Abstract

The tropical Pacific’s response to transiently increasing atmospheric CO2 is investigated using three ensemble members from a numerically efficient, coupled atmosphere–ocean GCM. The model is forced with a 1% yr−1 increase in CO2 for 110 yr, when the concentration reaches 3 times the modern concentration. The transient greenhouse forcing causes a regionally enhanced warming of the equatorial Pacific, particularly in the far west. This accentuated equatorial heating, which is slow to arise but emerges abruptly during the last half of the simulations, results from both atmospheric and oceanic processes. The key atmospheric mechanism is a rapid local increase in the super–greenhouse effect, whose emergence coincides with enhanced convection and greater high cloud amount once the SST exceeds an apparent threshold around 27°C. The primary oceanic feedback is greater Ekman heat convergence near the equator, due to an anomalous near-equatorial westerly wind stress created by increased rising (sinking) air to the east (west) of Indonesia. The potential dependence of these results on the specific model used is discussed.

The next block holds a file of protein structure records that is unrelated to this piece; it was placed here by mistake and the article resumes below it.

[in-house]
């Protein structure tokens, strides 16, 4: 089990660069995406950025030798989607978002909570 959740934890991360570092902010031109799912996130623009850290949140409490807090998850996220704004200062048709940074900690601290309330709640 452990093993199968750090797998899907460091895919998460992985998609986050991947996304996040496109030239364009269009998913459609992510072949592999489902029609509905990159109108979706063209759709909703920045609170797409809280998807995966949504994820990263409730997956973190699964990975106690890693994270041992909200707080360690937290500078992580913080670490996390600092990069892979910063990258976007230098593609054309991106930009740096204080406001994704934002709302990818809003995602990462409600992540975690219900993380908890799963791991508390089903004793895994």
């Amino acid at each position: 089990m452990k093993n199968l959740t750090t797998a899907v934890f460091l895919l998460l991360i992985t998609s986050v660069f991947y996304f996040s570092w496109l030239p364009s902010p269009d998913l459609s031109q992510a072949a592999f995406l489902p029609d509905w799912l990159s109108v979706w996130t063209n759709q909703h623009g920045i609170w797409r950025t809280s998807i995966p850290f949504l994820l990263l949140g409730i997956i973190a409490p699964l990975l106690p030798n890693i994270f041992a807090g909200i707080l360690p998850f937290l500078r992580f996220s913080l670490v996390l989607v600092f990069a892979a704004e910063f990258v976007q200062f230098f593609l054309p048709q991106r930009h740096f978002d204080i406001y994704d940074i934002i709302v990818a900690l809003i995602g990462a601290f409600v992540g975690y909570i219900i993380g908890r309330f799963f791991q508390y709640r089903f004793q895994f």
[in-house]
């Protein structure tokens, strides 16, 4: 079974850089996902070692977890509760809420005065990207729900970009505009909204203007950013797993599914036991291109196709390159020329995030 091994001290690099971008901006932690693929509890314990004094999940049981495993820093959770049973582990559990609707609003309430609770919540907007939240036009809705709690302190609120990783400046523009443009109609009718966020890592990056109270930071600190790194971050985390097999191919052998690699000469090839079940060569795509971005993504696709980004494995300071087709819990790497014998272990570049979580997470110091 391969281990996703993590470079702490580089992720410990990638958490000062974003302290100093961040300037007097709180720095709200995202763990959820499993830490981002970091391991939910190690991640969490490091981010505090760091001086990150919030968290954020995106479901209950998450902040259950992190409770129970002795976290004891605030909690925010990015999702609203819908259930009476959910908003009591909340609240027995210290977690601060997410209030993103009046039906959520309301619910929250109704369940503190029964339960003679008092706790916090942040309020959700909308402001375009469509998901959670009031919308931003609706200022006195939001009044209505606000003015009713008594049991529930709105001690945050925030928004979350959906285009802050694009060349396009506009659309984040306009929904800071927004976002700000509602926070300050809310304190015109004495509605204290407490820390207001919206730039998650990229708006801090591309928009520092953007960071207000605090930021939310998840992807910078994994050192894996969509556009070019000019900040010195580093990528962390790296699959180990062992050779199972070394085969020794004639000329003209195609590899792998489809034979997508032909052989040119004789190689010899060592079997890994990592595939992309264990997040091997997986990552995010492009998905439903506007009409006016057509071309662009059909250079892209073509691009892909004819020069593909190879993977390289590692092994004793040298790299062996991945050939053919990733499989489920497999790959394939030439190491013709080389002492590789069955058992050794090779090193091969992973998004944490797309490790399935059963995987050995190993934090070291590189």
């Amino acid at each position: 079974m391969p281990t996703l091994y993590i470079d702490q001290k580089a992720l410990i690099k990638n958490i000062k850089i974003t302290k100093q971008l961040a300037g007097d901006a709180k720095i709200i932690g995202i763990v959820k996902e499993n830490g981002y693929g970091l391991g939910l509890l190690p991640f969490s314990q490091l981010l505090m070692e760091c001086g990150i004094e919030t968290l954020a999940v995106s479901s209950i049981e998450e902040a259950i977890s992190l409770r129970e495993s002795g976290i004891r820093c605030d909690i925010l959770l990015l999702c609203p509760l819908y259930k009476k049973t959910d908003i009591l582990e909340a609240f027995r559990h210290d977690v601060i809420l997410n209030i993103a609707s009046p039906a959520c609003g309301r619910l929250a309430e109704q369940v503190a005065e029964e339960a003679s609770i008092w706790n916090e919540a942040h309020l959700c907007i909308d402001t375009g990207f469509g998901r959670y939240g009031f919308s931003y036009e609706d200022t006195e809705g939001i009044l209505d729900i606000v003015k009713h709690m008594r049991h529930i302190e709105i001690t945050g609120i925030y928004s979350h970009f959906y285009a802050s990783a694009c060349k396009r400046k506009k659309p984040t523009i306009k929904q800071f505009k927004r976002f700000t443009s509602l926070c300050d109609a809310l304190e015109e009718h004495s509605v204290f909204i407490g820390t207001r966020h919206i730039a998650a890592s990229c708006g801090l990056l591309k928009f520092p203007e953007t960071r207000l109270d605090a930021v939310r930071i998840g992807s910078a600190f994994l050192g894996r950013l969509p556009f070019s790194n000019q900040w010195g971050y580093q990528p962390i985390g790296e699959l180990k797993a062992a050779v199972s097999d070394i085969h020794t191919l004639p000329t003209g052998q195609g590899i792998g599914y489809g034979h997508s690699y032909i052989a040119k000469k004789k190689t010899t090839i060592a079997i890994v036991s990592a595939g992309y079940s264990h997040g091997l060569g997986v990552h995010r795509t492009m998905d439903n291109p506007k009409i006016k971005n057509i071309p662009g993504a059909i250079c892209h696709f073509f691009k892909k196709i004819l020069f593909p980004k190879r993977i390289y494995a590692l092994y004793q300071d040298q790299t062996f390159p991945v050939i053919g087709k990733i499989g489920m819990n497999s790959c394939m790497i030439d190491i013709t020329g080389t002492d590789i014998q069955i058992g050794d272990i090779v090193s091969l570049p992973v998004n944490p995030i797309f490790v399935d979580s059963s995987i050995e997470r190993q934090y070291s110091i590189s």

The suddenness and far-ranging impact of the enhanced, near-equatorial warming during these simulations suggests a mechanism by which abrupt climate changes may be triggered within the Tropics. The extratropical atmospheric response in the Pacific resembles anomalies during present-day El Niño events, while the timing and rapidity of the midlatitude changes are similar to those in the Tropics. In particular, a strengthening of the Pacific jet stream and a spinup of the wintertime Aleutian low seem to be forced by the changes in the tropical Pacific, much as they are in the modern climate.